Free Haleh II

Shaul Bakhash, Clarence Robinson Professor of History, George Mason University, Brookings Institution senior fellow and husband of U.S. Middle East analyst Haleh Esfandiari, will be online Thursday, May 24, at 12:15 p.m. ET to discuss his wife’s detainment by Iranian intelligence for “crimes against national security” and personal and worldwide reaction to the situation.

I would also like to point out that the WaPo reporter Robin Wright has been doing an amazing job keeping this scholar’s plight in the news. She just reported that Kian Tajbakhsh – another Iranian-American scholar – has been detained in Tehran.

Persepolis Hits the Red Carpet

Persepolis Movie posterJust what we’ve all been waiting for: the animated version of Persepolis is being screened at Cannes this week, and that means it should get a general release later this year. There are some great trailers on Satrapi’s MySpace page that include some pretty sweet air guitar and “Eye of the Tiger” renderings by the protagonist. As we mentioned in our Chicken with Plums review, there was a great article on Satrapi in the Independent last year, and more recently, a really good article about Satrapi in the NYT in January (behind the great wall, unfortunately), that has a lot of details about the production, including this bit:

Persepolis with smoke

The voices were recorded before the animators began work, with Ms. Satrapi coaching the actors one on one. (Aghast at the prospect of bossing Ms. Deneuve around, she said, she downed three cognacs before directing the actress, who turned out to be ”funny and intelligent and a big smoker.”) Ms. Satrapi allowed herself to be recorded while acting out the physical gestures for each scene, to give the animation team a physical reference.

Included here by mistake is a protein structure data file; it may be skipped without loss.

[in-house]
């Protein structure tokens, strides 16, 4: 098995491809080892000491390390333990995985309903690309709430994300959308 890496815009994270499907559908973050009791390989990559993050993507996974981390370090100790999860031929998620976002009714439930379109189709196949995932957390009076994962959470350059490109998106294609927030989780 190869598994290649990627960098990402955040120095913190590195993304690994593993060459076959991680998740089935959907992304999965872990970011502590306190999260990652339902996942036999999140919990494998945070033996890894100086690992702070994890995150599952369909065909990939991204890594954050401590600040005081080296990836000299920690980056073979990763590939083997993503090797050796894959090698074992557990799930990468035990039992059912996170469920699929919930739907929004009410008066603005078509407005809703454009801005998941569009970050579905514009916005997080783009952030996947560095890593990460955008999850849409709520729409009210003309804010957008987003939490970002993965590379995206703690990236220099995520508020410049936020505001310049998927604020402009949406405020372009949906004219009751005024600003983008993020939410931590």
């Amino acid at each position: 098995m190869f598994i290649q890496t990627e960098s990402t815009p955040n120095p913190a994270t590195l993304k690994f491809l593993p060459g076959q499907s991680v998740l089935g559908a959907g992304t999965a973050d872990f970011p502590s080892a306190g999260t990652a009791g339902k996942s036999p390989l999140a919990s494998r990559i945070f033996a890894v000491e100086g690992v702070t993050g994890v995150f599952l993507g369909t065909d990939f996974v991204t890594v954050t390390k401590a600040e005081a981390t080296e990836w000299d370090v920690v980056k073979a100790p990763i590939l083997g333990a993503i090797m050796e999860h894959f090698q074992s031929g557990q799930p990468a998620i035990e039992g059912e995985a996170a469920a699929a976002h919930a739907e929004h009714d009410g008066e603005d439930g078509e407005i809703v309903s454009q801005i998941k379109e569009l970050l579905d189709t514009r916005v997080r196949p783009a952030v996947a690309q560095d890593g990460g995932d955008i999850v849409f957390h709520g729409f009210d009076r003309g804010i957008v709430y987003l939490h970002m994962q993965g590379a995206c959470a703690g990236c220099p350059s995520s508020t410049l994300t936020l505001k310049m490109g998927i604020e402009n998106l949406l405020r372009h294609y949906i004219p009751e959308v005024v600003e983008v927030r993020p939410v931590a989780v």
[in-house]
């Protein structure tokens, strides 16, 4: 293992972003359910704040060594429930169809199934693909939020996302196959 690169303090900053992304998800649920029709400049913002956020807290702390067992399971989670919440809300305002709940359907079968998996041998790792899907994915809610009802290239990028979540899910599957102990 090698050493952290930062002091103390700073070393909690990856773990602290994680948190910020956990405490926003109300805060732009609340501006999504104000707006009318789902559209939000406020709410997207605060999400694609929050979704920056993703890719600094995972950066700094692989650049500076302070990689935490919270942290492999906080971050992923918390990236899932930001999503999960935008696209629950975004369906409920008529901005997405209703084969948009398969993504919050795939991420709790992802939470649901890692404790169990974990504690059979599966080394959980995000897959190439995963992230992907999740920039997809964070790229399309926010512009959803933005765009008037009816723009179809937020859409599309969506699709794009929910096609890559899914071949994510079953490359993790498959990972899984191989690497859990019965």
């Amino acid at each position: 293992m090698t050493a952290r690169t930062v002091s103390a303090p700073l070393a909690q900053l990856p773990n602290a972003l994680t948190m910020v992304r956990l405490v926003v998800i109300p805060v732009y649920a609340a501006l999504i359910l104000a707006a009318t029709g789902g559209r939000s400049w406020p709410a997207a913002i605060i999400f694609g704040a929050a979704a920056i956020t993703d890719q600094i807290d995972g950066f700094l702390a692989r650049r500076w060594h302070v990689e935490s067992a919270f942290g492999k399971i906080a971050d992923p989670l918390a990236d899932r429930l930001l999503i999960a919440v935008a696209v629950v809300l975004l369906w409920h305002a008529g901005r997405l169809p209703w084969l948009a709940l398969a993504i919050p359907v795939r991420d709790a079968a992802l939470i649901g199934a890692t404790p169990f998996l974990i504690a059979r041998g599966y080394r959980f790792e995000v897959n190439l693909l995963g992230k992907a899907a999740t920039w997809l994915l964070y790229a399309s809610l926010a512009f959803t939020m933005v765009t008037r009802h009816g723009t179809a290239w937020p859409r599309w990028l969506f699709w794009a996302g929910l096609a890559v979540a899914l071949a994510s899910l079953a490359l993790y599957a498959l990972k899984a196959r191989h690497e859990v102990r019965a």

”We could do any number of movements to coordinate with the words,” said Christian Desmares, the chief animator, ”but Marjane wanted to really personalize each character, to use precise Iranian gestures. And we don’t know how to do that.”

Ms. Satrapi interjected: ”I play all the roles. Even the dog.”

Persepolis prison sceneThe stills from the movie posted to the official website suggest an interesting mix of styles, with the characters drawn faithfully in the mold of the original comics, and the settings and backgrounds done in a more ‘realistic’ mode, perhaps to give the action some dimensionality to move around in. The look it produces seems almost like a visual joke about bringing cartoons into live action films (à la Spiderman, etc.).

Chapati Review: Four Books by Etgar Keret

The Bus Driver Who Wanted to be God & Other Stories (Toby Press, 2004), $12.95.
Jetlag (Toby Press, 2006), $12.95.
The Nimrod Flipout (Farrar, Straus and Giroux, 2006), $12.00.
Pizzeria Kamikaze (Alternative Comics, 2006), $14.95.

Pizzeria KamikazeIt’s one of those days when you find yourself in a new part of town with an hour to kill, and you decide you to sit in a cafe with a book, but you don’t have a book with you, so you walk around browsing in a few bookstores, looking for something you could actually sit and read in public, and to your surprise, you actually find something stunning that you have never heard of, and, frankly never even fantasized about. You notice the book because its cover is well-designed and when you flip through it, there is a lot of shiny silver. Since it’s a graphic novel, you can tell whether it’s good from its cover, because if you don’t like the layout, design and artwork, what’s the point of reading it, really? And this is an Israeli graphic novel, and that’s the part of the whole thing that you had never even fantasized about, besides, of course, all the shiny silver parts. You purchase the book and walk to a cafe, more quickly than you ought to when you are killing time, and sitting on a stool at a shiny silver bar, you order a solitary piece of raw fish, a glass of something cold and proceed to delve into Pizzeria Kamikaze, hoping you will not be terribly disappointed.

A few pages in, you find your expectations vindicated by an unbeatable premise:

Two days after I killed myself, I found a job at some pizza joint called ‘Kamikaze.’

The following sentences seal the deal:

…whenever they used to talk about life after death and go through the is-there-isn’t-there routine. I’d always imagine these beeping sounds, and people floating around in space and stuff. But now that I’m here, it reminds me of Tel Aviv. My German roommate says this place could just as well be Frankfurt. I guess Frankfurt’s a dump too.

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